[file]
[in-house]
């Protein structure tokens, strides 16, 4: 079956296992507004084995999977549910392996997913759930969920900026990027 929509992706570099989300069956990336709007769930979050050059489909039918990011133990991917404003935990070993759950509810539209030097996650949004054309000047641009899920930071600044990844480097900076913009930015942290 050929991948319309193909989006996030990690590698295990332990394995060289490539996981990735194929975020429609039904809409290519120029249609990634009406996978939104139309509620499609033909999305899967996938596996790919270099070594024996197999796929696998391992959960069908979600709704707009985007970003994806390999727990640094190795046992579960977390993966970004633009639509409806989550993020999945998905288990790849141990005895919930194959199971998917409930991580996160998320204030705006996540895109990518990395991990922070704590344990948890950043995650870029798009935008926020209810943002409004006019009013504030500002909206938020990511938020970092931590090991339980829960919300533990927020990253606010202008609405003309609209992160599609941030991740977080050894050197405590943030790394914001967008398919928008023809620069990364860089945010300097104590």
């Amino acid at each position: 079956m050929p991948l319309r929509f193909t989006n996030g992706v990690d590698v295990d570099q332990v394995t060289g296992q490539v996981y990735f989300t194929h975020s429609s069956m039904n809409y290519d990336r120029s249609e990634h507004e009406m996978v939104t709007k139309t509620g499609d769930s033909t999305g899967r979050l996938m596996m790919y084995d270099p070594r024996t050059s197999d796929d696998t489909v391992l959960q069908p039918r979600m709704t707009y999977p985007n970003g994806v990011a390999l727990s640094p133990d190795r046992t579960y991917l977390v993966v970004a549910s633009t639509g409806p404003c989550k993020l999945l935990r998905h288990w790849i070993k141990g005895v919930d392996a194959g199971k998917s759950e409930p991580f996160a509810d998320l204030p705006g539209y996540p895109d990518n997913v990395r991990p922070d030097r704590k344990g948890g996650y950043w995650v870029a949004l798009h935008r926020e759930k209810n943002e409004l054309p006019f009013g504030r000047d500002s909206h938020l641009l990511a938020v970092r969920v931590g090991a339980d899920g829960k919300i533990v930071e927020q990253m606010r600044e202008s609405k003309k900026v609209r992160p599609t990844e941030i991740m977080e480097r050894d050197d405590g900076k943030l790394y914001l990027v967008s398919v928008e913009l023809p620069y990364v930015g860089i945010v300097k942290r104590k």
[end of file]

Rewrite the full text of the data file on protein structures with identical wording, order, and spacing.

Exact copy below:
[in-house]
């Protein structure tokens, strides 16, 4: 079956296992507004084995999977549910392996997913759930969920900026990027 929509992706570099989300069956990336709007769930979050050059489909039918990011133990991917404003935990070993759950509810539209030097996650949004054309000047641009899920930071600044990844480097900076913009930015942290 050929991948319309193909989006996030990690590698295990332990394995060289490539996981990735194929975020429609039904809409290519120029249609990634009406996978939104139309509620499609033909999305899967996938596996790919270099070594024996197999796929696998391992959960069908979600709704707009985007970003994806390999727990640094190795046992579960977390993966970004633009639509409806989550993020999945998905288990790849141990005895919930194959199971998917409930991580996160998320204030705006996540895109990518990395991990922070704590344990948890950043995650870029798009935008926020209810943002409004006019009013504030500002909206938020990511938020970092931590090991339980829960919300533990927020990253606010202008609405003309609209992160599609941030991740977080050894050197405590943030790394914001967008398919928008023809620069990364860089945010300097104590």
């Amino acid at each position: 079956m050929p991948l319309r929509f193909t989006n996030g992706v990690d590698v295990d570099q332990v394995t060289g296992q490539v996981y990735f989300t194929h975020s429609s069956m039904n809409y290519d990336r120029s249609e990634h507004e009406m996978v939104t709007k139309t509620g499609d769930s033909t999305g899967r979050l996938m596996m790919y084995d270099p070594r024996t050059s197999d796929d696998t489909v391992l959960q069908p039918r979600m709704t707009y999977p985007n970003g994806v990011a390999l727990s640094p133990d190795r046992t579960y991917l977390v993966v970004a549910s633009t639509g409806p404003c989550k993020l999945l935990r998905h288990w790849i070993k141990g005895v919930d392996a194959g199971k998917s759950e409930p991580f996160a509810d998320l204030p705006g539209y996540p895109d990518n997913v990395r991990p922070d030097r704590k344990g948890g996650y950043w995650v870029a949004l798009h935008r926020e759930k209810n943002e409004l054309p006019f009013g504030r000047d500002s909206h938020l641009l990511a938020v970092r969920v931590g090991a339980d899920g829960k919300i533990v930071e927020q990253m606010r600044e202008s609405k003309k900026v609209r992160p599609t990844e941030i991740m977080e480097r050894d050197d405590g900076k943030l790394y914001l990027v967008s398919v928008e913009l023809p620069y990364v930015g860089i945010v300097k942290r104590k």